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Gateway unveils usage-based motor insurance

It is now possible to pay for car insurance premium based on the actual distance travelled, unlike the current arrangement where car owners pay for either a monthly, quarterly or yearly cover. This follows the launch of “pay as you drive” comprehensive motor insurance cover by Gateway Insurance Company.

The insurance firm has introduced a cover that will see motorists pay premiums based on their time on the road. The product, although building on current insurance practices, it is the use of technology that makes it a breath of freshness for the insurance sector. The cover charges premiums based on actual distances travelled and drivers will also pay their premiums through the use of mobile phone money transfer platforms.

The current pricing of motor insurance is driven by the value of the car, multiplied by a certain minimum rate.

“This mathematical formula does not differentiate between high mileage drivers and a low mileage driver, a good driver and a careless driver, or even a matatu, which is on the road for ten hours a day, and wheat farmer who goes to town once a week,” Gateway Insurance CEO, Godfrey Kioi said last week when the company introduced the product.

Tame fraudsters

“In other words, when it comes to the pricing, we all represent the same level of risks regardless of when, where and how far we drive,” Kioi said. This means that the more you drive, the more you should pay. The less you drive, the less you should pay.

This is the first time in Kenya that comprehensive motor insurance is based on usage though a similar model has been successfully introduced in other countries like Netherlands, USA, Canada, UK, Israel, Australia and South Africa. In South Africa, vehicles are required to be fitted with a tracker to tame fraudsters and some products have a reward system for drivers who do not make claims over a period.

Gateway will use a tracking device that will enable it to determine where and when occurs.

“We used technology graduates who understand the usability aspects of new age technology such as mobile phones- which are used by anyone regardless of stage in life,” he said.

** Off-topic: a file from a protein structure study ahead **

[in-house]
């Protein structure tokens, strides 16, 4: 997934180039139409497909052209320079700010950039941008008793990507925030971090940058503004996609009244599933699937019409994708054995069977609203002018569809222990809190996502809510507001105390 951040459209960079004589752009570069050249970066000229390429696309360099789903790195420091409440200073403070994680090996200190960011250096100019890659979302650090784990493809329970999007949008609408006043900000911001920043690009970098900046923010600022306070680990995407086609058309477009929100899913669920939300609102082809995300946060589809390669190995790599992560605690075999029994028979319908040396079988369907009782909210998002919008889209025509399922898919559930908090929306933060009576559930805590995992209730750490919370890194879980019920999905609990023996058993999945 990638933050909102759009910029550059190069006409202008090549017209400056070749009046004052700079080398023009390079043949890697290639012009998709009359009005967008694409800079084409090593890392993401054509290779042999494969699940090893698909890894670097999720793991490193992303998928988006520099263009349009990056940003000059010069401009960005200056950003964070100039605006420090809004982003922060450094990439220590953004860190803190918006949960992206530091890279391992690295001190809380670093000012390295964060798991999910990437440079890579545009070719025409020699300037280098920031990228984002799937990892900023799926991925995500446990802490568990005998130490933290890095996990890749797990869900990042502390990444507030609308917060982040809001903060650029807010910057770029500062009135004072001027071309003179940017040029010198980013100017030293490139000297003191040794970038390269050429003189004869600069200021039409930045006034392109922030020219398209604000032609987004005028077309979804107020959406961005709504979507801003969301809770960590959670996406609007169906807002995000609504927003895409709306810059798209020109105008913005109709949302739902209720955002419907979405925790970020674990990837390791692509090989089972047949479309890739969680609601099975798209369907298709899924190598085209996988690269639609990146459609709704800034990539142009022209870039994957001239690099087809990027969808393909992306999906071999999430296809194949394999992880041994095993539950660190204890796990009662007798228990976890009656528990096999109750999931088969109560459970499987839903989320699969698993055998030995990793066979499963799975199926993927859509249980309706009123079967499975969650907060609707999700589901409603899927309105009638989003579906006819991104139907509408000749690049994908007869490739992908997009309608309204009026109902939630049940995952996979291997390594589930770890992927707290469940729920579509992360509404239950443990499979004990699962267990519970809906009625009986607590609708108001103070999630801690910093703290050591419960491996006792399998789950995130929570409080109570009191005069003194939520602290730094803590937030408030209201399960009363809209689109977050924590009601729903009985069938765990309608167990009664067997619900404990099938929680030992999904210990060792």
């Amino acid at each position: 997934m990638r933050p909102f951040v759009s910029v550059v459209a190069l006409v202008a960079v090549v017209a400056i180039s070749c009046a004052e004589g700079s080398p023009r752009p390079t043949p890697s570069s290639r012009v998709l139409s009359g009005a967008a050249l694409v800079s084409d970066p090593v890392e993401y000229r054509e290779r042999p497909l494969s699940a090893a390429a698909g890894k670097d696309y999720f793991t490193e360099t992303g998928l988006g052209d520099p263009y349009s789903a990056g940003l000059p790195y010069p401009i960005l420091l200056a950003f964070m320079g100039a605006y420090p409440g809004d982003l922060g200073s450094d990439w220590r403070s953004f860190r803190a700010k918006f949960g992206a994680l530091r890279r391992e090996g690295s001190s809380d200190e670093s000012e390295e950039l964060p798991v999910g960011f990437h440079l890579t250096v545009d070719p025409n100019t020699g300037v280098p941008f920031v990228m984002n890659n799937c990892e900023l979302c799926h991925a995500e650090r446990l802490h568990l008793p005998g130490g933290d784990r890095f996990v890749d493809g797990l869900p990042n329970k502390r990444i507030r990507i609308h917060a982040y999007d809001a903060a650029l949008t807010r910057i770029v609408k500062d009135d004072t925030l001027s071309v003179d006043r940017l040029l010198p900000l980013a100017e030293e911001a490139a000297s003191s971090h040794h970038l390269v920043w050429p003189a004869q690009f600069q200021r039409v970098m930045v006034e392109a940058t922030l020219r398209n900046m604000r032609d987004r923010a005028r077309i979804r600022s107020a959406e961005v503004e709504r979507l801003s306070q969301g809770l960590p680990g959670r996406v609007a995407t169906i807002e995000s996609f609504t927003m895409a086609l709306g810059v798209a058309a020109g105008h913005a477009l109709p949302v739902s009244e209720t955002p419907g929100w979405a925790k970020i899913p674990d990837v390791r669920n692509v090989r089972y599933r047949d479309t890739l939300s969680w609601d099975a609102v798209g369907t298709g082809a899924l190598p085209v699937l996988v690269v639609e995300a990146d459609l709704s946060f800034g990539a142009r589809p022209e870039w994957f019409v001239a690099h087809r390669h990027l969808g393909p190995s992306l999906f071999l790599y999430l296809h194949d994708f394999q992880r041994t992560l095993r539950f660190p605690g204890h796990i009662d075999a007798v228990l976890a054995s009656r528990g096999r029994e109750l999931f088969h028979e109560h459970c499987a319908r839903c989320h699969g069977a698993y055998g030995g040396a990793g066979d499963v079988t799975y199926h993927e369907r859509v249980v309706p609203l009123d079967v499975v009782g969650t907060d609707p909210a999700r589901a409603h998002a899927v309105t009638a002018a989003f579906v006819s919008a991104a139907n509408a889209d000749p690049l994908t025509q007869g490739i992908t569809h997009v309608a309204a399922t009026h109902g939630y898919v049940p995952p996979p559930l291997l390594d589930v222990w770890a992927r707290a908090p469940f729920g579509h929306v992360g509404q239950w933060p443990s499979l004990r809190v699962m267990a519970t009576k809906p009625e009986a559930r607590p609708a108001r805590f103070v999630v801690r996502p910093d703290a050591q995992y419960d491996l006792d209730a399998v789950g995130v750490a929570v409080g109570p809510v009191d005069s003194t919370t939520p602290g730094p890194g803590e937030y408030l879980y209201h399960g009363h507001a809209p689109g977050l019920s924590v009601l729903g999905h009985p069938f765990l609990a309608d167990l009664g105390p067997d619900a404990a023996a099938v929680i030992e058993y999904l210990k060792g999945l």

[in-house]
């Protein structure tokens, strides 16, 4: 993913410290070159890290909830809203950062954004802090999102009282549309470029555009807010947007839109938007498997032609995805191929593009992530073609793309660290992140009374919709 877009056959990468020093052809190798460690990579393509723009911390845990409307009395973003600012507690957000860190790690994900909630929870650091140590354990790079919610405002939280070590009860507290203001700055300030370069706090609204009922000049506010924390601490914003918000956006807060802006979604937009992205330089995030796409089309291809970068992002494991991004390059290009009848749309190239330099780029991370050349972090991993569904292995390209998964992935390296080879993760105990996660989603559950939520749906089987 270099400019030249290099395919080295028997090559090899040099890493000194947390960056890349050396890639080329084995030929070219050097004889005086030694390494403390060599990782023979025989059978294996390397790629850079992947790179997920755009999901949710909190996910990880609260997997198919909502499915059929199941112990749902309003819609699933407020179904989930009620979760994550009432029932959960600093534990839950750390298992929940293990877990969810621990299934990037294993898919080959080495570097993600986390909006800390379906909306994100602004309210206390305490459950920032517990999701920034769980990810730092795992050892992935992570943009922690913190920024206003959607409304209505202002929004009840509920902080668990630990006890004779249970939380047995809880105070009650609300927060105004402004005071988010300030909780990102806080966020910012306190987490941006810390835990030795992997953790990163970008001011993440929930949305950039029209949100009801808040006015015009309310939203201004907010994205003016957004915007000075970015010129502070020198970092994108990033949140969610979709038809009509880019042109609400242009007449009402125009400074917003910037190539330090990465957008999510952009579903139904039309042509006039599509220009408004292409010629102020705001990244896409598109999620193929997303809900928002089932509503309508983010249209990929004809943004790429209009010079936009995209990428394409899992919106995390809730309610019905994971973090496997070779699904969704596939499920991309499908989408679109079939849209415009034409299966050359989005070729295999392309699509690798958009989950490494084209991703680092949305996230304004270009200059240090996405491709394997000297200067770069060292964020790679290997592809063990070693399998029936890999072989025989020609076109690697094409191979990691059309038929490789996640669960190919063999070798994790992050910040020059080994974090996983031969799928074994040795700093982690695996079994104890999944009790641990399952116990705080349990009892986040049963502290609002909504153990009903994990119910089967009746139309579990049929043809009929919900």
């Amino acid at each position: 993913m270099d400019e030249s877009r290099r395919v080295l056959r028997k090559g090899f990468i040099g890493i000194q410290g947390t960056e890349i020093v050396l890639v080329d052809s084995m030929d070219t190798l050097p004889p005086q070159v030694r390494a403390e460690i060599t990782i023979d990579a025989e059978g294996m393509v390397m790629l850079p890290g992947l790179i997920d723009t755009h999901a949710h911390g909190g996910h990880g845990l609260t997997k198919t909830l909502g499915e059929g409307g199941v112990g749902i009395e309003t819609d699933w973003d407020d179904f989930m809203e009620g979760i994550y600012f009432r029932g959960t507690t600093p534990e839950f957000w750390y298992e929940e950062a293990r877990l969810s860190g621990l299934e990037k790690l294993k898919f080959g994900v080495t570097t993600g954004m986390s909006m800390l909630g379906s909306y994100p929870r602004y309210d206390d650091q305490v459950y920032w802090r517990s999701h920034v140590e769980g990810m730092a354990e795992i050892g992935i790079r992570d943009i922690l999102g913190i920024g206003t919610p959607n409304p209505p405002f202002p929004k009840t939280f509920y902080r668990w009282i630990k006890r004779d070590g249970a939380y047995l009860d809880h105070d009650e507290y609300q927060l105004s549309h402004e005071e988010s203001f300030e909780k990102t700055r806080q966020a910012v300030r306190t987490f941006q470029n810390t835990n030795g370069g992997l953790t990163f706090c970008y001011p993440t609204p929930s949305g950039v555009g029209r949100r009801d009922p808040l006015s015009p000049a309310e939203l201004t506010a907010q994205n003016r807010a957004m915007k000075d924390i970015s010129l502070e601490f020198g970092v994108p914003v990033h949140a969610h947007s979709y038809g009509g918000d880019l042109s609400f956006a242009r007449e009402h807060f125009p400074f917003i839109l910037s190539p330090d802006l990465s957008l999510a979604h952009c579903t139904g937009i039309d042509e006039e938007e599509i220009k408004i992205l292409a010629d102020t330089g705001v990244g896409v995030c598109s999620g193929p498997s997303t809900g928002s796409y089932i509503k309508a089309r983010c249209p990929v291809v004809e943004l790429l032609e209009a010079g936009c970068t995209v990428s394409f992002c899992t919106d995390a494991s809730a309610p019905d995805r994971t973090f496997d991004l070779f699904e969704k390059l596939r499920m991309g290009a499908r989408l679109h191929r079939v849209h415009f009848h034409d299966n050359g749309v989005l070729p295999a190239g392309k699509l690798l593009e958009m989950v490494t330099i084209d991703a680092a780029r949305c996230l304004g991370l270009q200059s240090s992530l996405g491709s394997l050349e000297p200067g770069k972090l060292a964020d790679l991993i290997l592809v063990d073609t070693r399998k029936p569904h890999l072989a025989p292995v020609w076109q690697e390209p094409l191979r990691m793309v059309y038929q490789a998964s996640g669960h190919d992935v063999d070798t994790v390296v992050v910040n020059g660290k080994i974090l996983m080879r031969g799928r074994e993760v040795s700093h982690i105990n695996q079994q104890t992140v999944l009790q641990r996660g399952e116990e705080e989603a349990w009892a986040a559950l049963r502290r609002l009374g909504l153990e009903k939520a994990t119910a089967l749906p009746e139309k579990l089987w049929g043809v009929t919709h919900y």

The new product also comes in the wake of growing fuel costs and the need by motor car owners to change their driving patterns to accommodate the rising costs of petrol, increased traffic congestion and strained household budgets. Environmentally conscious motorists are also cutting down on driving their cars in response to climate concerns.

“We want to give these people a fair go. Pay-as-you-drive reflects large scale changes in motoring habits and in so doing, accommodates the changing needs of motorists,” Mr Kio said.

Other than being affordable and easy and convenient to use, the new product is also expected to cut down on fraud- one of the key problems facing the insurance industry.

The new product further ensures that cost control premiums is in the discretion of the customer “and consequently, this greatly improves the affordability of paying only for kilometers travelled as the annual premium can be paid in bundles.

The customers can roll over the unused top up balance to the next insurance period after the expiry if unused. But the initial purchase of the minimum balance of 5,000km shall not be rolled over or refunded.


To enjoy the wider range of benefits offered by the new product, insured drivers must agree to plug in a mile-manager device into their vehicles which will automatically record the number of miles driven.

If you are running low on purchased insurance kilometres, the technology on which ‘pay as you drive’ insurance is built on allows you to top up using your mobile phone or by logging in on to the Internet. Like airtime, it can be bought in manageable amounts that are syncronised with the motorist’s wallet.

Other than the need to stay ahead of the pack both in product and in profits, Kioi says that recent changes in technology has called for insurance companies to implement other ways of pricing vehicle insurance premium.

Technology has already changed the way banks do their business, grown their customer base and dramatically improved the rate at which ordinary Kenya’s have access to financial services.

“It is now time for the insurance sector to embrace technology and improve penetration from three per cent to a more representative number over the next short while.”

“While at this stage, it does not address the how and when of driving, it allows us to begin a journey where we can start with the known and gradually move on to the unknown,” he added.


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